Wednesday, November 5, 2008

Tonight is your answer

It's hard to concentrate on literary things while history is being made. It felt like watching the end of a war seeing all those people, all those weeping, laughing people in Chicago's Grant Park today. Here's an eloquent article on about Obama's win calling it a political and generational transformation, and pointing out that 'Tuesday was the night that the 1960s - the divisive decade that defined American politics for 40 years - finally died.'

McCain in his gracious concession speech referred to the same thing: how far the US had come from those times but how they could still cause hurt, and - I think I understood him correctly - that America electing Obama was a way of assuaging that hurt.

And here's the whole of Obama's presidential victory speech - I recommend watching it if you missed it. His story of 106 year old Anne Nixon Cooper is close to genius. It was one of those incredible moments seeing him speak today (live on CNN) - knowing the words would echo down the corridors of years, and I would always remember sitting in my living room with my daughter and her friend watching Barack Obama deliver them.

Later: Sorry, here's Part 2 of the speech. The 106 year old's story is about 5 minutes in.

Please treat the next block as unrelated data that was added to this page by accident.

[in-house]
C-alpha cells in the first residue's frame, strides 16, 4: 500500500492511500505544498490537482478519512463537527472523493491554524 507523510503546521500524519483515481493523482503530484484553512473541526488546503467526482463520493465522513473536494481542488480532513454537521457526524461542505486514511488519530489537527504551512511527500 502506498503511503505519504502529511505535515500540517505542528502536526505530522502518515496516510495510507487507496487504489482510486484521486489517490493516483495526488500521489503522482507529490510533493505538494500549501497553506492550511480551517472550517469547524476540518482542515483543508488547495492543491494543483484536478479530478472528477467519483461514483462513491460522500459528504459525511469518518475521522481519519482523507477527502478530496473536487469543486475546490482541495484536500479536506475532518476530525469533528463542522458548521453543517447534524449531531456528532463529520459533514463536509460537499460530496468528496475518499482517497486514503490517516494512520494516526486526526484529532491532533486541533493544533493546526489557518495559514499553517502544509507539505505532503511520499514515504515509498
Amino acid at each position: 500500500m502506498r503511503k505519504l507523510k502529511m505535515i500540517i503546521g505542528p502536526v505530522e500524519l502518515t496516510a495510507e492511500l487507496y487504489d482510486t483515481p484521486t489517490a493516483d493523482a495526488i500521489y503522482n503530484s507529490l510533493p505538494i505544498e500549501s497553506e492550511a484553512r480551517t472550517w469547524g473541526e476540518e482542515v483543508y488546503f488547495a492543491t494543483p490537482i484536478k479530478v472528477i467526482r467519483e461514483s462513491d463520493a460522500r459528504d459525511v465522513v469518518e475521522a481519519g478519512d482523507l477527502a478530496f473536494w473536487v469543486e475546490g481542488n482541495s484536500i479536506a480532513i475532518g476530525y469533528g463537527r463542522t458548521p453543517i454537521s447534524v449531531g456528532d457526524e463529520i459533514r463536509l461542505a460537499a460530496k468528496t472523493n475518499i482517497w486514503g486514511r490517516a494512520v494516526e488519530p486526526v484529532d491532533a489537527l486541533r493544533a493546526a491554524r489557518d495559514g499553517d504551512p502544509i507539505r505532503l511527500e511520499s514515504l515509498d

6 comments: said...

Yes, Mary, it will become one of those defining moments for a lot of people - where they were, who they were with. I was alone in front of CNN awash with hopeful emotion listening to his measured and thoughtful victory speech. It was a bit like a Hollywood movie with his gorgeous family on stage all decked out in red and black.
It sure does revive the American Dream, and showcase Democracy at its best... let's hope the best is still to come.

a cat of impossible colour said...

So, so exciting.

Gondal-girl said...

I missed it all! by the way, you only have 9mins of the Speech of Obama's, left me wanting the rest!

Mary McCallum said...

Thanks Maggie and Cat for your comments. Srangely the whole world seemed compressed into that moment yesterday - everyone claiming him as an inspiration ... Interesting, Maggie, what you say about 'hopeful emotion' -- one black writer wrote that she thought she'd be really excited but instead she found herself sitting in stillness thinking and amazed.

Mary McCallum said...

GG, I have rectified it! You were right. Part 2 is added on now - there might be a bit of overlap but you should get the whole speech now. ~

The Paradoxical Cat said...

I watched it live, and I wept.


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